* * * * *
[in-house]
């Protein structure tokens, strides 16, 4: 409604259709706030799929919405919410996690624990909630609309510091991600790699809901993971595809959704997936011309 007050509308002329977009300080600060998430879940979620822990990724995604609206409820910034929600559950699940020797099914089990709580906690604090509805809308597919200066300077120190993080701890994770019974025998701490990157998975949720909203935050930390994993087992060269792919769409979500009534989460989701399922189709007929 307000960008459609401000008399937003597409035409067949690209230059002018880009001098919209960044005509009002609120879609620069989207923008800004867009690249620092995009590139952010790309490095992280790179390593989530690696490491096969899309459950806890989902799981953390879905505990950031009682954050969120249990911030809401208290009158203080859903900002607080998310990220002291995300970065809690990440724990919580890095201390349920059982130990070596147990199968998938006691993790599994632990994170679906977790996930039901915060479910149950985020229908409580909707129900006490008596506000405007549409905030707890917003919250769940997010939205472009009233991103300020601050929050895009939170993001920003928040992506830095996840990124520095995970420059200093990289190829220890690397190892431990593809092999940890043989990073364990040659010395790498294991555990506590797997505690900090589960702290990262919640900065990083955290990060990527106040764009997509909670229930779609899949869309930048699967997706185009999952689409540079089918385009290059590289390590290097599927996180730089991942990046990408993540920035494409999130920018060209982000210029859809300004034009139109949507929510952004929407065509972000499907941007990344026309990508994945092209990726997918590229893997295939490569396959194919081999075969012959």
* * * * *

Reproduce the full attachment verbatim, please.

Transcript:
[in-house]
């Protein structure tokens, strides 16, 4: 409604259709706030799929919405919410996690624990909630609309510091991600790699809901993971595809959704997936011309 007050509308002329977009300080600060998430879940979620822990990724995604609206409820910034929600559950699940020797099914089990709580906690604090509805809308597919200066300077120190993080701890994770019974025998701490990157998975949720909203935050930390994993087992060269792919769409979500009534989460989701399922189709007929 307000960008459609401000008399937003597409035409067949690209230059002018880009001098919209960044005509009002609120879609620069989207923008800004867009690249620092995009590139952010790309490095992280790179390593989530690696490491096969899309459950806890989902799981953390879905505990950031009682954050969120249990911030809401208290009158203080859903900002607080998310990220002291995300970065809690990440724990919580890095201390349920059982130990070596147990199968998938006691993790599994632990994170679906977790996930039901915060479910149950985020229908409580909707129900006490008596506000405007549409905030707890917003919250769940997010939205472009009233991103300020601050929050895009939170993001920003928040992506830095996840990124520095995970420059200093990289190829220890690397190892431990593809092999940890043989990073364990040659010395790498294991555990506590797997505690900090589960702290990262919640900065990083955290990060990527106040764009997509909670229930779609899949869309930048699967997706185009999952689409540079089918385009290059590289390590290097599927996180730089991942990046990408993540920035494409999130920018060209982000210029859809300004034009139109949507929510952004929407065509972000499907941007990344026309990508994945092209990726997918590229893997295939490569396959194919081999075969012959």